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AIR is two musicians (Jean-Benoît Dunckel and Nicolas Godin) who are typically French yet altogether worldly. Many of France’s best musicians have something of this, simultaneously from, yet not of, France. It’s an argument that could be leveled at, say, Jean-Pierre Massiera, one of France’s misunderstood geniuses; Saintly Serge, adored and occasionally reviled; Jacques Dutronc, who in the ’60s had a tiger (and several other wild animals) in his guitar; or Marc Moulin, who was so French he was actually Belgian.
But back to the world of worldly Air and their latest album, Love 2 (released October 2009), with its grand tales of Armageddon and, more important, love. Sly sang, “Sing a simple song,” and these boys know how to load them with meaning. Take their lyrics. You can read what you like into them (and darn it there’s no more fun than doing so), but the truth is the voices are as much about textures and sounds as they are meaning. Just listen to “Love” on their latest album Love 2, in which the single word lyric (“love,” naturally) is used primarily as a brass stab and keyboard motif as much as it is an actual word. As the Tom Tom Club once sang, “Words are stupid, words are fun, words can put you on the run”; or as Nicolas quips, “We can’t do complicated sentences because otherwise we make mistakes all the time.”
So what’s new in the world of Air? Well, the big news this album is they’ve dispensed with producers and, moreover, built their own studio – it’s almost entirely constructed out of analog keyboards, as if you couldn’t tell. The results are stunning. It’s the most homogeneous album they’ve made since the criminally under-loved 10,000 Hz. Legend. Ever the conceptualists, Air wax lyrical about their new lair. “So many different aspects of the studio can suggest different things to you, the doors, the walls, the windows, the street, the architecture.”
They’ve spent most of the past year locked in their newly furbished studio with drummer Joey Waronker, the first time they’ve written an album in such a “jam” style, something that’s evident on rockers like “Be a Bee” or “Do the Joy,” in stark contrast to the minimalist meditations of 2007’s Pocket Symphony, on which drums were barely evident.
After the last album’s speculative approach – dabbling with the delicately ornamental sounds of the East, it was inspired by Japan (the country and band) – Love 2 feels like a cleansing of the palate. “The album,” says Nicolas, “is much more energetic, live and loose.” JB adds, “Well we think it sounds fresh and we wanted everything to be fresh. We didn’t try and take a conscious direction, we just tried to produce something that was alive and had energy.”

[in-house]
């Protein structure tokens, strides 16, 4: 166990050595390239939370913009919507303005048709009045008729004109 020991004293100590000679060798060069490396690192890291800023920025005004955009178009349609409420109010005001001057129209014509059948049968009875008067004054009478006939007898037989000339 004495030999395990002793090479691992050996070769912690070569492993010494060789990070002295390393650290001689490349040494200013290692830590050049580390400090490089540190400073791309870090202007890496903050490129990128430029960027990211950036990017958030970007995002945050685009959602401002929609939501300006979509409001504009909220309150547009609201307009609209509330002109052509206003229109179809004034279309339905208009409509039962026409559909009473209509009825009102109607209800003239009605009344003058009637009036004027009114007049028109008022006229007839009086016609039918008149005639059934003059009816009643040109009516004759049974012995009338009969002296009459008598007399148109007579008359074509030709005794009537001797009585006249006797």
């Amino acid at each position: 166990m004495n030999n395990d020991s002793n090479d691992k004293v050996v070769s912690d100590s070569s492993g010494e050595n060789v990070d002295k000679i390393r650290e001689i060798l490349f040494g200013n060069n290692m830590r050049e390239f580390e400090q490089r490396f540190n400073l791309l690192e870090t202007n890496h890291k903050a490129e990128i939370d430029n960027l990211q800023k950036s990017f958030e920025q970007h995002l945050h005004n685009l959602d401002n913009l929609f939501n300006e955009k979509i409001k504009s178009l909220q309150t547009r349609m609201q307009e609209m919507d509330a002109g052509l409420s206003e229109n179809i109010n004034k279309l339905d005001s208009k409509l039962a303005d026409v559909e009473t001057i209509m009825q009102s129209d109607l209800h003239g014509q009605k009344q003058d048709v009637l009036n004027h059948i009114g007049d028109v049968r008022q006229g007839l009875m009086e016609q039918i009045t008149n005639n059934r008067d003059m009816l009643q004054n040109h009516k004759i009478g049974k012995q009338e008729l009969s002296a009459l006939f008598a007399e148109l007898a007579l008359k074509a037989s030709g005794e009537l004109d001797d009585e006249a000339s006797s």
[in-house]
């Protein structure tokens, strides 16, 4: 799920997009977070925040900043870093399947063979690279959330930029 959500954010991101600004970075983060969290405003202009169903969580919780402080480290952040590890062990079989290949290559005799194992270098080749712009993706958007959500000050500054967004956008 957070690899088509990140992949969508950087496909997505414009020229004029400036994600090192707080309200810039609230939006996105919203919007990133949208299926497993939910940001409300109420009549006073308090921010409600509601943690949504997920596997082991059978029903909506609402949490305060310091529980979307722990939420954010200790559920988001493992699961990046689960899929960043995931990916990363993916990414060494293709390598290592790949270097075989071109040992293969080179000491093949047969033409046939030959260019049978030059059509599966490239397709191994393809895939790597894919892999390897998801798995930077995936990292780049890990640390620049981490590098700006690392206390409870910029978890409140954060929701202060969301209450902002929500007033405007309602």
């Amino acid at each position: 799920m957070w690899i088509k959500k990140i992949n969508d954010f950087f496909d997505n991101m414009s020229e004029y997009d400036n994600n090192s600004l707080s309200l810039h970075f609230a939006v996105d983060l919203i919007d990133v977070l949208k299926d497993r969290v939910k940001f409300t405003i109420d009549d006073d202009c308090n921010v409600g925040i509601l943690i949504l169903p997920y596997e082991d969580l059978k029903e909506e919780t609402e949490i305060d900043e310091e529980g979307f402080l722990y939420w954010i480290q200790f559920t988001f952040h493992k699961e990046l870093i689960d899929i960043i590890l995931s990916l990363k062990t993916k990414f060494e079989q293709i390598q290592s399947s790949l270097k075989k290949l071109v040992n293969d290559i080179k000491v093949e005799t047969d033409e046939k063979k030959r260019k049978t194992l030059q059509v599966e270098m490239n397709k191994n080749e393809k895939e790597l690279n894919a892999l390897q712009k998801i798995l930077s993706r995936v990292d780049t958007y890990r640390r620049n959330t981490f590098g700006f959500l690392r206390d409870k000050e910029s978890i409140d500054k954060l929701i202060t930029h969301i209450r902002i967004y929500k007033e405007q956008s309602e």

Where Love 2 is at its most strident is in the vocal tracks. This time they’ve eschewed guests and stuck to JB’s beguiling reflections and his simple but effective lyricism dealing as it perennially does with the wonderment of woman. “We always see women in a romantic and idealized way,” laughs JB.
“So Light Is Her Footfall” is the perfect embodiment of this, as the woman in question, “an angel,” receives the rapt attention of Air. The song’s title was lifted from Oscar Wilde’s The Canterville Ghost and, say the duo, is their vision of England (it’s an England few English people would recognize but is all the greater for it). “Sing Sang Sung,” a tune so preposterously catchy it could start a pandemic, also has echoes of England in its alliterative title (based on the band’s English grammar lessons, you may not be surprised to learn).
“In Heaven’s Light,” driven by a skittering snare pattern, Air’s chiming keyboards take us dangerously near to the sun. Unlike poor Icarus, however, we pull away just in time to save the song and, indeed, love itself. “We wanted to get the feeling of climbing higher and higher into the light but with this sort of melancholy,” asserts JB. Who would disagree?
If these are the sonic confections that Air make unbounded by outside influences, secreted away in their exclusive Parisian studio lair, then we can’t wait to hear further dispatches from Air central. “We’ve moved all of our stuff into Atlas [their studio] so now we can make the sound that we really want to make,” enthuses JB. “It’s like our starship and we are the captains and we can take it wherever we want to.” Permission to take off.
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